[openspending-dev] [okfn-labs] Data validation reporting
paulywalsh at gmail.com
Thu Nov 20 12:50:18 UTC 2014
The point is not Node-based ETL or not - you mentioned Python in your post, and I didn’t want to commit to a Python solution (or any language) while we are talking about needs and use cases. Python and Node were mentioned as as they are the most obvious candidates for myself.
Can you point me to any examples of Stiivi’s work on “expected result detection” as you describe?
> On 20 Nov 2014, at 12:44, Friedrich Lindenberg <friedrich at pudo.org> wrote:
>> On 19 Nov 2014, at 19:46, Paul Walsh <paulywalsh at gmail.com> wrote:
>>> Something I would really need is a stand-alone, light-weight structured logging system for ETL processes in Python.
>> That is def. in line with what we are aiming for here - something modular/pluggable rather than something tied to a specific validator. Not sure yet if Python or Node.
> I struggle to see the point in Node-based ETL: the callbacks thing means it’s easy to just cram all the data down your pipeline at once if you don’t explicitly sequence it; and the programming language and libraries just aren’t good for data processing. No proper handling of dates and time, shitty NLP tools, even file handling is awkward. In short: I want to meet the people who would actually do this. And possibly bring them before the ICC.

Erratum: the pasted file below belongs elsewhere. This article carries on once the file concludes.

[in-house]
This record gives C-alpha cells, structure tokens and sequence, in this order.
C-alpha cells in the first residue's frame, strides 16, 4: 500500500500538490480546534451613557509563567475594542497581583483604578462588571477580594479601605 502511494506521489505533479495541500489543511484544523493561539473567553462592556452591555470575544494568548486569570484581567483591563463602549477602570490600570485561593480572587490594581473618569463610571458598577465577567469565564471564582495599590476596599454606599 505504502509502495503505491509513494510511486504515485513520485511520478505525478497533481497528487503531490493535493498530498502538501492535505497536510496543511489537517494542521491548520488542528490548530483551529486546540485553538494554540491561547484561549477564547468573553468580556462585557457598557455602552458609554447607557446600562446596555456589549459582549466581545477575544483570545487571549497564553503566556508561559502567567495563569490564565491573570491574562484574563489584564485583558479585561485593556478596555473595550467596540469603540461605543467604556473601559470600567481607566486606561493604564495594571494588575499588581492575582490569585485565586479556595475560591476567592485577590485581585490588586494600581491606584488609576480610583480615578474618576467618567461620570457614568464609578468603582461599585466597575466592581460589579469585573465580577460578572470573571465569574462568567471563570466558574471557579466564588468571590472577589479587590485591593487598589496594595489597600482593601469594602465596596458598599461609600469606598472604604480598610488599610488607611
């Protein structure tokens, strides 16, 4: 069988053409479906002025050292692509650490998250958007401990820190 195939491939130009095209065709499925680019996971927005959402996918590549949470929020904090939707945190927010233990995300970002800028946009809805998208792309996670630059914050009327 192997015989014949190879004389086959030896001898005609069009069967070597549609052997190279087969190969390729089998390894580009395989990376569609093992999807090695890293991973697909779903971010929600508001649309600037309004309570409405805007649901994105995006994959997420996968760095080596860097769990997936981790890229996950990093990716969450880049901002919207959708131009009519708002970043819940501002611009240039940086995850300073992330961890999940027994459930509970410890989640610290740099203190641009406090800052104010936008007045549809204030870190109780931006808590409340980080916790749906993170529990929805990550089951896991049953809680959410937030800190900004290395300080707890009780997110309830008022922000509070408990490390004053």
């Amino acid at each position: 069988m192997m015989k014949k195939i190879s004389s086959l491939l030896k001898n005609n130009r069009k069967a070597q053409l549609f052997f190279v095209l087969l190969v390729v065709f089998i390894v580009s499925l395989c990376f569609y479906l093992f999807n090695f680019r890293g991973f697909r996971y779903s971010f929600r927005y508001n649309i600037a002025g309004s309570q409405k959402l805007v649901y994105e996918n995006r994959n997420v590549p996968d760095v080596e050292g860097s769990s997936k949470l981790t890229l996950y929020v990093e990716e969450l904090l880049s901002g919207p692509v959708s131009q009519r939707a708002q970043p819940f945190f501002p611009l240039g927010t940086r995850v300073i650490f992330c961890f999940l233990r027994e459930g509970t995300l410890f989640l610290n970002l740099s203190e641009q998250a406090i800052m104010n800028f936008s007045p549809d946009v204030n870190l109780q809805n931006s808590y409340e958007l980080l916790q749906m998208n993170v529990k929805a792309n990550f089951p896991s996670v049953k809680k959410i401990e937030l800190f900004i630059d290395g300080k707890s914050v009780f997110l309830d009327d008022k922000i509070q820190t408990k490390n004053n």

>>> That's the more general version of what we were doing with the UK25k stuff a few years ago, and it would not overlap with CSVLint. Features:
>>> * Be able to log structured data from ETL processes
>>> * Generate custom, jinja2-based reports from them
>>> * Have a set of pre-defined gauges to test for stuff like null values, extreme values etc.
>>> * Have an emailer for certain really nasty events
>> By gauges do you mean something beyond a schema, and more like:
>> *expect values in col Y to be in range X
>> * if more than X% of NULL in col Y, do something (warning after validation, etc)
>> Let's be explicit here as as it sounds interesting and quite useful for large datasets.
> Yep, that sort of stuff. It’s a notion that Stiivi had been exploring in earlier versions of this ETL framework, and it seems really cool to me.
> - Friedrich
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